The GOP Congress refuses to use the power it has

Instead of wailing and bemoaning the imperial edicts issued this past week by the Supreme Court on Obamacare, housing discrimination, and gay marriage, the Republican-controlled Congress would do better to exercise its constitutional authority and fight back.  Here is one way.

Few powers given to the Congress are more clearly defined, and yet more rarely exercised, than its power to strip the federal courts, including the Supreme Court, of jurisdiction over almost any subject matter Congress chooses.  It is a mystery why the Republican leadership is so timid and weak in submitting to the clearly unconstitutional decisions handed down on a regular basis by the high court.

Article III, section 2 of the U.S. Constitution expressly states (emphasis added):

In all cases affecting ambassadors, other public ministers and consuls, and those in which a state shall be party, the Supreme Court shall have original jurisdiction. In all the other cases before mentioned, the Supreme Court shall have appellate jurisdiction, both as to law and fact, with such exceptions, and under such regulations as the Congress shall make.

This means exactly what it says: the Supreme Court (and by implication, the lesser federal courts) can be stripped from hearing and deciding any issue at all, save only those few issues granted to its original jurisdiction in the language above.  Cases in which “a state shall be party” is strictly limited to those controversies between two or more states, or between a state and citizens of another state, or between a state and foreigners (Cohens v. Virginia, 19 U.S. 264 [1821]).

If the Congress truly objected to the Supreme Court dreaming up a constitutional right to homosexual marriage under the Equal Protection Clause, it need not have delayed in scheduling a floor vote on a bill to remove that question from the high court’s purview, even while the issue was under consideration.  For some reason, no one scheduled such a vote.

Court-stripping isn’t some sort of exotic legal theorem that would provoke a constitutional crisis.  This sort of thing has happened before.  Every first-year law student knows that during Reconstruction, Congress revoked the Court’s jurisdiction from a case the U.S. Supreme Court was even then deciding.  The Court ended the case of Ex Parte McCardle, 74 US 506 (1869), with the justices acknowledging the authority of Congress to intervene:

It is quite clear, therefore, that this court cannot proceed to pronounce judgment in this case, for it has no longer jurisdiction of the appeal; and judicial duty is not less fitly performed by declining ungranted jurisdiction than in exercising firmly that which the Constitution and the laws confer.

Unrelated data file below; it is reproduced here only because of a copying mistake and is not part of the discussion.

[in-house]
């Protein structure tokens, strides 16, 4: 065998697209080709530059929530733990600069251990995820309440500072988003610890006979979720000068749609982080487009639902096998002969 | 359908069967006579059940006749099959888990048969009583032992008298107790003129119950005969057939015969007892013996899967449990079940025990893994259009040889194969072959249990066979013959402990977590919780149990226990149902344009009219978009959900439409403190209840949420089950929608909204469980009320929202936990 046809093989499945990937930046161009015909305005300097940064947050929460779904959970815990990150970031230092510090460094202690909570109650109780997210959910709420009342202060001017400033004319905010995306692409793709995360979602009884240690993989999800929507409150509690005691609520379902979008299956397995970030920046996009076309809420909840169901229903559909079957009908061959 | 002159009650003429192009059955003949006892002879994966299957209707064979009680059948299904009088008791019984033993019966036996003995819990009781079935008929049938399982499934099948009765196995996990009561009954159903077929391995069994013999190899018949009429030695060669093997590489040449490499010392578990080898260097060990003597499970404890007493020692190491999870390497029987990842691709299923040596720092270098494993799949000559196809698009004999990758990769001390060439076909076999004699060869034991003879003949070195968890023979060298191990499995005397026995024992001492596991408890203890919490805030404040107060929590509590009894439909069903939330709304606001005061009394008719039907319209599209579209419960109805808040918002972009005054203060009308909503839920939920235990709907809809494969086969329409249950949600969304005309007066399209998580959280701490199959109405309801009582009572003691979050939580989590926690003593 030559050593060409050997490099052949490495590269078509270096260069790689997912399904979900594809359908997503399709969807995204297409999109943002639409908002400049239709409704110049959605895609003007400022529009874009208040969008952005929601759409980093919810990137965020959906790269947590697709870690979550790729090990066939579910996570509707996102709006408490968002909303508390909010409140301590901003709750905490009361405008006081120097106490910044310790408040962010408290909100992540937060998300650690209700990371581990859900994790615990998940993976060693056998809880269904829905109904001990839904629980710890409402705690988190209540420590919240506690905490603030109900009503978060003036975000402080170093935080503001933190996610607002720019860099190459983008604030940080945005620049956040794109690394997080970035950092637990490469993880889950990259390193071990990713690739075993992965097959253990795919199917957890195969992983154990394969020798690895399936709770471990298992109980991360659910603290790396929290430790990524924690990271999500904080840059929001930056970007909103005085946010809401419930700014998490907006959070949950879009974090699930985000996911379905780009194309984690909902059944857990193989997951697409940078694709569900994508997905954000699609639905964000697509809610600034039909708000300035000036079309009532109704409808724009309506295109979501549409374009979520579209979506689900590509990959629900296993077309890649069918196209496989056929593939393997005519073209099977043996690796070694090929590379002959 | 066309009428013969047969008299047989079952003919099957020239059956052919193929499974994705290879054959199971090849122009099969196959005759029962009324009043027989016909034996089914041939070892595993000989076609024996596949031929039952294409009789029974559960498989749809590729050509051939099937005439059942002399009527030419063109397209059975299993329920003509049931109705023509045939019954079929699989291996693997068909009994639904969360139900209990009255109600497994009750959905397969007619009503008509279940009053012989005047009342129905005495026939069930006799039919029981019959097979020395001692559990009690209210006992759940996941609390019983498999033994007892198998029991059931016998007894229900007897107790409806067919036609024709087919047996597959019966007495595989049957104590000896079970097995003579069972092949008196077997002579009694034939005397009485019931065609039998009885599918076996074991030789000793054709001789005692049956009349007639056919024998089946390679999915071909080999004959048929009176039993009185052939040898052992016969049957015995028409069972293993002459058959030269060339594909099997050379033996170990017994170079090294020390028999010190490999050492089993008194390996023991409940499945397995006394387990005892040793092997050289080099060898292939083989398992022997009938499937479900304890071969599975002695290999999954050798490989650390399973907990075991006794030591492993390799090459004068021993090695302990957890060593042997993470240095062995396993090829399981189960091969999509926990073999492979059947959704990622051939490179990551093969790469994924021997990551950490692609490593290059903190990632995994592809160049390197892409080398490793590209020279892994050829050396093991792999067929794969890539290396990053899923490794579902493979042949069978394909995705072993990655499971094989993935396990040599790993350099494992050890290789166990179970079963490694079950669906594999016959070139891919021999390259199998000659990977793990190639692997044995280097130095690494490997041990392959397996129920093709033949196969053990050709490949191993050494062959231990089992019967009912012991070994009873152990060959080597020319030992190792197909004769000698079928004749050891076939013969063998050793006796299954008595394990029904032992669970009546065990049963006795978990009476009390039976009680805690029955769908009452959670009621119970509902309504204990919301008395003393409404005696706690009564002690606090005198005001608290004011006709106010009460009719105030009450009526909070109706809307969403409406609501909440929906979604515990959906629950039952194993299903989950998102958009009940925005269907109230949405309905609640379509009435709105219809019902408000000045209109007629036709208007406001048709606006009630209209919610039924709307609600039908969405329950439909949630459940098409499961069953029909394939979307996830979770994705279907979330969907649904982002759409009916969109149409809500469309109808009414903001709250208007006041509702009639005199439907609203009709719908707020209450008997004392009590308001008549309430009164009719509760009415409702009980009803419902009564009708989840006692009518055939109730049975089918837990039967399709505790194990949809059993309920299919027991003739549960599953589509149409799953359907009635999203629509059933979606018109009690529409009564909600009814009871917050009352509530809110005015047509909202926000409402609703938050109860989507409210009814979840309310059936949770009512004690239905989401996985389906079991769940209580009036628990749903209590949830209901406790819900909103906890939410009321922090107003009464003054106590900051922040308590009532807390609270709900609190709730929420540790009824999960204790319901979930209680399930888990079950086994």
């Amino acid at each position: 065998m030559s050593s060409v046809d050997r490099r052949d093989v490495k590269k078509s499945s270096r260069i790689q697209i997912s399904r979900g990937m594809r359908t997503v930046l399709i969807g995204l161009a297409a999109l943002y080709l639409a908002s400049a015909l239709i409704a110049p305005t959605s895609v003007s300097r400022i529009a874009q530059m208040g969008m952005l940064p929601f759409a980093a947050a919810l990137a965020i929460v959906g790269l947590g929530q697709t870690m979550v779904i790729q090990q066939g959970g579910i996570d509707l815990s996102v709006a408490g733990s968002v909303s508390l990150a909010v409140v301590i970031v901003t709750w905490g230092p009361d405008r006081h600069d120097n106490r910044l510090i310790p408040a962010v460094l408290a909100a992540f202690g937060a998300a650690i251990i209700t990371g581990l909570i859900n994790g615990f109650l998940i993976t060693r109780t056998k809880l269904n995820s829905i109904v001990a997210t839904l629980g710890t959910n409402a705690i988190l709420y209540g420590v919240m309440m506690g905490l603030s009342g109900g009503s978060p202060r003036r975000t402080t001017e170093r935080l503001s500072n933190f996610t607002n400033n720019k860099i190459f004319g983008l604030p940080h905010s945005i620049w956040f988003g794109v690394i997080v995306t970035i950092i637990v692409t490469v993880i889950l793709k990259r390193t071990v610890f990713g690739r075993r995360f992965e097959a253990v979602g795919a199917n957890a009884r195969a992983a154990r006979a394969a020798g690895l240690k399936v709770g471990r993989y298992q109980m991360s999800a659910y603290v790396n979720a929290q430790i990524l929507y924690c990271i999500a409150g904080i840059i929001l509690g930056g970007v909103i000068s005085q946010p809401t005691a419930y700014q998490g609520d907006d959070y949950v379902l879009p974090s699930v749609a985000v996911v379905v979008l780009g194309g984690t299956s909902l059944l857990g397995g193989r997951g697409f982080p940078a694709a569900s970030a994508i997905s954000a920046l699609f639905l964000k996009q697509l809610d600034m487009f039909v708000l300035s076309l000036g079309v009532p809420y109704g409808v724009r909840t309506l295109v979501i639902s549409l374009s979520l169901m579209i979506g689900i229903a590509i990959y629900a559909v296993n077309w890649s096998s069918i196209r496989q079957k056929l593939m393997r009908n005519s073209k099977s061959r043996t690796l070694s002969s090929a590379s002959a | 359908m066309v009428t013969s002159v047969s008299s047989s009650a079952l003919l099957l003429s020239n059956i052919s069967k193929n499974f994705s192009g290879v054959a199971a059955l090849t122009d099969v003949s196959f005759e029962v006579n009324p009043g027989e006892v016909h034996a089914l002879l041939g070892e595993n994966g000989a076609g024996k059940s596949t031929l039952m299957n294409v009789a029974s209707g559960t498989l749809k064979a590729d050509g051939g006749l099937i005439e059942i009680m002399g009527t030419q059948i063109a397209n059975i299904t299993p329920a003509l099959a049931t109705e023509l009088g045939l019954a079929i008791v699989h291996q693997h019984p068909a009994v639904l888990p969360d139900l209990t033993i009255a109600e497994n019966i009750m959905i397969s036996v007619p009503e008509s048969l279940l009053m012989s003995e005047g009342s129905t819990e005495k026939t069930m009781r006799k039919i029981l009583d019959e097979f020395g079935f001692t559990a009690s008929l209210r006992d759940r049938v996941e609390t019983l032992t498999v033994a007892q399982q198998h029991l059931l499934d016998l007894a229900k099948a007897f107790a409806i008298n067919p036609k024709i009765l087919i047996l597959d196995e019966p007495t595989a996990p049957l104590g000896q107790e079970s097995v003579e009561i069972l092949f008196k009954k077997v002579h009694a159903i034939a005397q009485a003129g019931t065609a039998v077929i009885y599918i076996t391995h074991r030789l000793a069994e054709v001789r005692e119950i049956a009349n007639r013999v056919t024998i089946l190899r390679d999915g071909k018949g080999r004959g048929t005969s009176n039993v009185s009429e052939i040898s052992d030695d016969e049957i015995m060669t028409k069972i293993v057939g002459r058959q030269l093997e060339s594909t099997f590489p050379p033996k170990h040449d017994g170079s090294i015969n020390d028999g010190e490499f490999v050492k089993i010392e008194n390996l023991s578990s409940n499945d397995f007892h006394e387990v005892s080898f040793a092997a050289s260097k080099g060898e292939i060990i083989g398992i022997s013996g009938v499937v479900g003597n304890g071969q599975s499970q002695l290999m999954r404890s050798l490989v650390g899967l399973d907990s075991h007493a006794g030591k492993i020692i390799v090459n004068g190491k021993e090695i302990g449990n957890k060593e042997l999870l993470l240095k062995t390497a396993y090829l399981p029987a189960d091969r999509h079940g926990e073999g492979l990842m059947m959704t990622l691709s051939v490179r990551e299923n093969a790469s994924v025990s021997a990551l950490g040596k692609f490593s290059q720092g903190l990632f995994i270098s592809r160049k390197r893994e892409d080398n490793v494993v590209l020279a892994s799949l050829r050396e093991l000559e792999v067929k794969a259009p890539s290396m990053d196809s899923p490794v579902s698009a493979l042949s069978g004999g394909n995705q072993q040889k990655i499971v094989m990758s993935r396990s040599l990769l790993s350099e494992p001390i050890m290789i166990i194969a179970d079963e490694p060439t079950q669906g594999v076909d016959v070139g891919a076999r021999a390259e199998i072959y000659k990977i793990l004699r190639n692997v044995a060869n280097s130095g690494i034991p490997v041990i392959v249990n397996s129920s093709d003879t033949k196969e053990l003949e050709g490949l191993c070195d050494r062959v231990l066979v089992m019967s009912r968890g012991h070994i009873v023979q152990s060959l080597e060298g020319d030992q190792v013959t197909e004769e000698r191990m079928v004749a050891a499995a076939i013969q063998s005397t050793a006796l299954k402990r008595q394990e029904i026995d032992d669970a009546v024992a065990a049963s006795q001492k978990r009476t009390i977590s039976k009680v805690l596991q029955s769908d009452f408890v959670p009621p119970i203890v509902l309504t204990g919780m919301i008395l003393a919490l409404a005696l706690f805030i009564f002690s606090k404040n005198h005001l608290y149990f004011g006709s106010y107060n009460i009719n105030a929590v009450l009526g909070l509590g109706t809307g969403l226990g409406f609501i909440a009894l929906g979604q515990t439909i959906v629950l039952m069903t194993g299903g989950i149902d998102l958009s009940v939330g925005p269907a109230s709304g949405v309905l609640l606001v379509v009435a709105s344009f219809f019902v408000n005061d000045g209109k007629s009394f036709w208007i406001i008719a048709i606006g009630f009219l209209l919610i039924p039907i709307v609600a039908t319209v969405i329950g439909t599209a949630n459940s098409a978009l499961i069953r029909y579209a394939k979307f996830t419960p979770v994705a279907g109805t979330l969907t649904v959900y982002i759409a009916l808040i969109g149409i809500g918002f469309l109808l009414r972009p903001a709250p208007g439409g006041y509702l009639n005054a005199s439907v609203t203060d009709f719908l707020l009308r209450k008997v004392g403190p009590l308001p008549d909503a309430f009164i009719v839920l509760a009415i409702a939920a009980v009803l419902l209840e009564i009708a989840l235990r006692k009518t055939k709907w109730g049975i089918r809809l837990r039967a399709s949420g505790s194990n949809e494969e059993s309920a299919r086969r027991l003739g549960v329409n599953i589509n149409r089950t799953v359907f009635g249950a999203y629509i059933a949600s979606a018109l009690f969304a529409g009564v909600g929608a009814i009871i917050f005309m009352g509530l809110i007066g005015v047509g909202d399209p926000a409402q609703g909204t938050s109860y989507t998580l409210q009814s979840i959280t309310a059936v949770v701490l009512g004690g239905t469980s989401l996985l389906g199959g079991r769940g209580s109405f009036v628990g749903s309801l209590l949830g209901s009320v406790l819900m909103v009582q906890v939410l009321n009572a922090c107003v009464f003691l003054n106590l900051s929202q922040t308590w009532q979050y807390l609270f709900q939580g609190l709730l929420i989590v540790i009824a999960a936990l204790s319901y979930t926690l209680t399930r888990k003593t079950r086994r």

Ex Parte McCardle was followed up by The Francis Wright, 105 U.S. 381 (1881), where the Court found:

While the appellate power of this Court extends to all cases within the judicial power of the United States, actual jurisdiction is confined within such limits as Congress sees fit to describe. What these powers shall be, and to what extent they shall be exercised, are, and always have been, proper subjects of legislative control.

Nor is court-stripping some quaint 19th-century archaism.  Justice Felix Frankfurter’s opinion in the case of National Insurance Co. v. Tidewater Co., 337 U.S. 582 (1949) again conceded that Congress not only has the right to refuse appellate jurisdiction, but may withdraw it “once conferred.”

In other words, instead of grimly accepting that the Supreme Court has spoken on the issue of marriage and the issue is settled, Congress could, by a simple majority vote, re-enact, say, the Defense of Marriage Act, declared unconstitutional two years ago, and simultaneously strip all federal courts from any ability to challenge it.  Congress could, alternatively, enact legislation allowing the states to separately define what marriage is – and then strip the federal judiciary and the Supreme Court of any power to overturn the states’ definitions of marriage.  It is not necessary to pass a new Constitutional amendment for Republicans in Congress to get their presumed desired result on nearly any cultural issue, including homosexual marriage and abortion.

Of course the Constitution also gives the President the power to veto any Congressional bill, including those described above.  Naturally President Obama would veto any such legislation, but what of it?  The ground would be set and the issues clearly defined for the voters in the next election of 2016.

Christopher S. Carson, a lawyer, was a Bradley Fellow at Georgetown University.